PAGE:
The girl was good at everything, problematic because time for her many passions overlapped. She'd scramble to fit it all in, leaving church choir practice early to get to diving, where the coach was mad because she was three minutes late. Finally, she had to decide what activities to embrace and what to let go.
As Ann Neary tells the story of one daughter's crazy extracurricular schedule, the Riverside, Connecticut, mom and high school teacher said their lives got hectic. It helped that the kids were spread out agewise. The youngest — twins who just graduated from high school — are now 18, the oldest 32.
No two kids — or their schedules — were alike. One daughter was quiet and not a joiner by nature, but discovered she loved rock climbing, which became an activity mother and daughter enjoyed together. Some kids were more athletic than others. For a family that valued down time and dinner together every night, it was a juggling act, Neary said.
Outside activities that enrich and nourish children, introduce them to new skills and people and open doors to future success are a valuable part of growing up. But many families struggle to find the sweet spot between adequate engagement and simply drowning in extracurricular obligations. Experts say balance is both possible and important.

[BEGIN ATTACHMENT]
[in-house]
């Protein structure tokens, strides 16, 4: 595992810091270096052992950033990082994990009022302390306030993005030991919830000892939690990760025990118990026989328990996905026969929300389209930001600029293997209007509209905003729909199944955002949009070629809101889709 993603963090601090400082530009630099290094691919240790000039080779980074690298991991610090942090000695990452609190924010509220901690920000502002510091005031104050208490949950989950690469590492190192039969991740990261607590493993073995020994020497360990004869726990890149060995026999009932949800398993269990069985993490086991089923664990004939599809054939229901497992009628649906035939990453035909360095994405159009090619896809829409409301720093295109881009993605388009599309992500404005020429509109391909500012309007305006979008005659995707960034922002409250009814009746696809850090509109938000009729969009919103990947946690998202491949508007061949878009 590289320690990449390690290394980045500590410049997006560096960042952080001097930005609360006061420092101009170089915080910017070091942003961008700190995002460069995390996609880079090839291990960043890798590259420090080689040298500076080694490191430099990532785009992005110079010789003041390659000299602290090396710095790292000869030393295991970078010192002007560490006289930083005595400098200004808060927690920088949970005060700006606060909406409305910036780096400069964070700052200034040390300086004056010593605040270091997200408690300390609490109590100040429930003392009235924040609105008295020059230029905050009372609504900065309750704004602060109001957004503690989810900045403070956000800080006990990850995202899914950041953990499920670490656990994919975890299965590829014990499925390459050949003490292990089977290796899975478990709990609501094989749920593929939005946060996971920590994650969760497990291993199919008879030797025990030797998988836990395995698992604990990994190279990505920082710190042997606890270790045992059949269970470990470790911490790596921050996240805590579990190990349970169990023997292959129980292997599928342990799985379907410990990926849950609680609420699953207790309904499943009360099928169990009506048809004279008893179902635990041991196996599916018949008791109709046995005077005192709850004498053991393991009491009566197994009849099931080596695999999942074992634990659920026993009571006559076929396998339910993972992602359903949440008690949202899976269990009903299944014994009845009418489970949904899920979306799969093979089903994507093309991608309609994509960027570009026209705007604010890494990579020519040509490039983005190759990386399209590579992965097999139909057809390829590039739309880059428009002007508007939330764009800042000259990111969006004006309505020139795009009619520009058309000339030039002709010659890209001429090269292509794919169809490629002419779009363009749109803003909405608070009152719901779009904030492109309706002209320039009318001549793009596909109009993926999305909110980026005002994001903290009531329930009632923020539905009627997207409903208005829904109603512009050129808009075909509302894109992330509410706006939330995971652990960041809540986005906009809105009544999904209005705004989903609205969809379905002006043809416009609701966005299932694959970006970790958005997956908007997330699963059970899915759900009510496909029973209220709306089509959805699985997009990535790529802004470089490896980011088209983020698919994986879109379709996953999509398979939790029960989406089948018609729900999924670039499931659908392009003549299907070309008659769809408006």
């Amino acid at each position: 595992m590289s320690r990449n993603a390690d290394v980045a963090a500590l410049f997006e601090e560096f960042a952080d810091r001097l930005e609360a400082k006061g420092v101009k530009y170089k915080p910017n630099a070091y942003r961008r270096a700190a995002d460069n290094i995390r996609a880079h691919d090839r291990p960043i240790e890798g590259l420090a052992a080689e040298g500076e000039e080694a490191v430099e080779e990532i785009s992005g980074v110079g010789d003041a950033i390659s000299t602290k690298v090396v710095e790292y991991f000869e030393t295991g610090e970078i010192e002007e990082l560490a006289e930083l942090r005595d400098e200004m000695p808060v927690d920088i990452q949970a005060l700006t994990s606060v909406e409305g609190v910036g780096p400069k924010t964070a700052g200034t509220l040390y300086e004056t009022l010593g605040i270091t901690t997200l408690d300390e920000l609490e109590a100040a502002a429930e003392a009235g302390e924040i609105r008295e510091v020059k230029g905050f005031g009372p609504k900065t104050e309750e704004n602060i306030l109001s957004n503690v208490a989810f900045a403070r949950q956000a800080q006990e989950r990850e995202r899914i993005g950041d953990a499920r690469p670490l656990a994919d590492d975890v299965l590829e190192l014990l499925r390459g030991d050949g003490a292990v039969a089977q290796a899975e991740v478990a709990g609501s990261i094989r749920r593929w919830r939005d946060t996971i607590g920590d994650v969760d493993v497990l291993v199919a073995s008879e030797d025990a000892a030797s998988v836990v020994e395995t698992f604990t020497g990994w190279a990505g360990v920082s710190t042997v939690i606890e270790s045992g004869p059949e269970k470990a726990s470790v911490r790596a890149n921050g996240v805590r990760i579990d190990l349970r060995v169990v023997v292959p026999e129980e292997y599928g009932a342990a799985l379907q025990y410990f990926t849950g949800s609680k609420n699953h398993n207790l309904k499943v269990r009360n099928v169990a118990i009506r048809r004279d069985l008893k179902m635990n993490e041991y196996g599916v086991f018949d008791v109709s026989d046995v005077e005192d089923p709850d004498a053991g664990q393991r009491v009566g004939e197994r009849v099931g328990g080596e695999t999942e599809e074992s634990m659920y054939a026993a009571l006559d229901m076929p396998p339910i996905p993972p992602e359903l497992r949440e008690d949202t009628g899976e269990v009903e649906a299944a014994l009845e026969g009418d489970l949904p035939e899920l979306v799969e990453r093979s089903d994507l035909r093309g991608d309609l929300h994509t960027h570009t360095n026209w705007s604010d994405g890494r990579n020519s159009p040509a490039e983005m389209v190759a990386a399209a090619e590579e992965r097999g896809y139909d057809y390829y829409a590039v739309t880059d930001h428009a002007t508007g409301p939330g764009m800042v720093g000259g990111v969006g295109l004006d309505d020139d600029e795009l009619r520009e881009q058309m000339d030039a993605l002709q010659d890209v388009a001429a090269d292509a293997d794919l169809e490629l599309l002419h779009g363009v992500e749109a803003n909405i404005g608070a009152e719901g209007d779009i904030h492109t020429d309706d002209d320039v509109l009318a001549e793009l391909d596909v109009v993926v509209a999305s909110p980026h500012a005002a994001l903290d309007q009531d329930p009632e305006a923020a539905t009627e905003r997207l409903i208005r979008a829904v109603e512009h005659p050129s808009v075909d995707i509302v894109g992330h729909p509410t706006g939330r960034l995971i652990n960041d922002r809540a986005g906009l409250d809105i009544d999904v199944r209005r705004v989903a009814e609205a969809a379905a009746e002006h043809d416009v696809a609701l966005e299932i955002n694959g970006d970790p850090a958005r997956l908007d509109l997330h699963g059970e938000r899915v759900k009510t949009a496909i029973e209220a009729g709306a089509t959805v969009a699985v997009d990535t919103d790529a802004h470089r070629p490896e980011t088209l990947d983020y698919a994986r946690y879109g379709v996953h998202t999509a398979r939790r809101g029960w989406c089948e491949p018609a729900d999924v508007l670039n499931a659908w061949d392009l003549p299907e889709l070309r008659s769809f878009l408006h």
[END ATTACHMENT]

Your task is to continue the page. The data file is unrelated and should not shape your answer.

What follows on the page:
There's a serious downside to consistent over-scheduling, they add.
At its worst, "it sets the tone for perfectionism, anxiety and other disorders, including eating and sometimes drugs, particularly stimulants, negative self-talk and feeling as though one can't be good if they can't participate in all the over-booking," said Lisa Bahar, marriage and family therapist in Dana Point, California.
Parents need to be aware of how much they're allowing children to commit to and the burden they may be placing on kids, she said.
Pressured, with high hopes
Parents joke that children who want to attend prestigious schools must have near-perfect grades and have started a nonprofit foundation by the time they are 12. It's jest founded in the pressure that both children and their parents feel to perform well in relationship to their peers.
"I see a lot of people over-scheduled and what that stems from is fear kids are going to be left behind other kids," said Ann DeWitt, licensed marriage and family therapist and certified parent advocate in Lake Oswego, Oregon. She described a "pipeline effect" where kids and parents fear they'll be shut out of playing high school soccer unless they start in grade school.
It's done with good intentions, she noted. "The idea is you want your kids to have lots of options and not close down any avenues they might be interested in later. But committing to all those activities, you feel kind of crazy running from one thing to another and one thing lost is resilience — cushioning your schedule so something running over won't knock down a house of cards."
Over-scheduling can even weaken family bonds. When kids are not connected to their families because of so many distractions, their orientation turns toward their peers, she warned.